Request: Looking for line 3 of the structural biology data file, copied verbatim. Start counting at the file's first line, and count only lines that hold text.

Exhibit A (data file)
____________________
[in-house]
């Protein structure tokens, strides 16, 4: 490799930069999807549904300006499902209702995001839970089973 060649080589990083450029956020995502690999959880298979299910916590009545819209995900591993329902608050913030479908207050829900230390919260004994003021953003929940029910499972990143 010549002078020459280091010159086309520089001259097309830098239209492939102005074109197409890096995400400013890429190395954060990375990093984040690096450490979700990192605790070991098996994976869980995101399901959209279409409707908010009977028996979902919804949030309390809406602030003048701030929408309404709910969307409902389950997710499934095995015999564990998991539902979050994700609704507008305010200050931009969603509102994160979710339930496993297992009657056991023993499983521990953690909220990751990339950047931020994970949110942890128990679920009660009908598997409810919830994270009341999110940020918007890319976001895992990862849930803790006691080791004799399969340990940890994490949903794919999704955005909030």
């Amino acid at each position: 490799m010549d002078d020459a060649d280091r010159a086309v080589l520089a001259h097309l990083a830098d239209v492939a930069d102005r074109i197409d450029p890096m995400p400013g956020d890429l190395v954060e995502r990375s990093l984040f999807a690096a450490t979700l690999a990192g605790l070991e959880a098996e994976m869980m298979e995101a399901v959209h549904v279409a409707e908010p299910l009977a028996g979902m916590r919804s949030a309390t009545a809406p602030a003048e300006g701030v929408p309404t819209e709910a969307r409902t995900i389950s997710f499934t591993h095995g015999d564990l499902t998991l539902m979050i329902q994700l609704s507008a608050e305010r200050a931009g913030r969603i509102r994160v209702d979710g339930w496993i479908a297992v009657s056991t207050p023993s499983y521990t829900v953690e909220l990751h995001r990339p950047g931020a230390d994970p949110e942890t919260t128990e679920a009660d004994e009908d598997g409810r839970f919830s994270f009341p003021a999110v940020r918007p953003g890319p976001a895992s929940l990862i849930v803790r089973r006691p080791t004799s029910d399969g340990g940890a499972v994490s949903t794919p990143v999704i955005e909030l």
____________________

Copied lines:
């Amino acid at each position: 490799m010549d002078d020459a060649d280091r010159a086309v080589l520089a001259h097309l990083a830098d239209v492939a930069d102005r074109i197409d450029p890096m995400p400013g956020d890429l190395v954060e995502r990375s990093l984040f999807a690096a450490t979700l690999a990192g605790l070991e959880a098996e994976m869980m298979e995101a399901v959209h549904v279409a409707e908010p299910l009977a028996g979902m916590r919804s949030a309390t009545a809406p602030a003048e300006g701030v929408p309404t819209e709910a969307r409902t995900i389950s997710f499934t591993h095995g015999d564990l499902t998991l539902m979050i329902q994700l609704s507008a608050e305010r200050a931009g913030r969603i509102r994160v209702d979710g339930w496993i479908a297992v009657s056991t207050p023993s499983y521990t829900v953690e909220l990751h995001r990339p950047g931020a230390d994970p949110e942890t919260t128990e679920a009660d004994e009908d598997g409810r839970f919830s994270f009341p003021a999110v940020r918007p953003g890319p976001a895992s929940l990862i849930v803790r089973r006691p080791t004799s029910d399969g340990g940890a499972v994490s949903t794919p990143v999704i955005e909030l």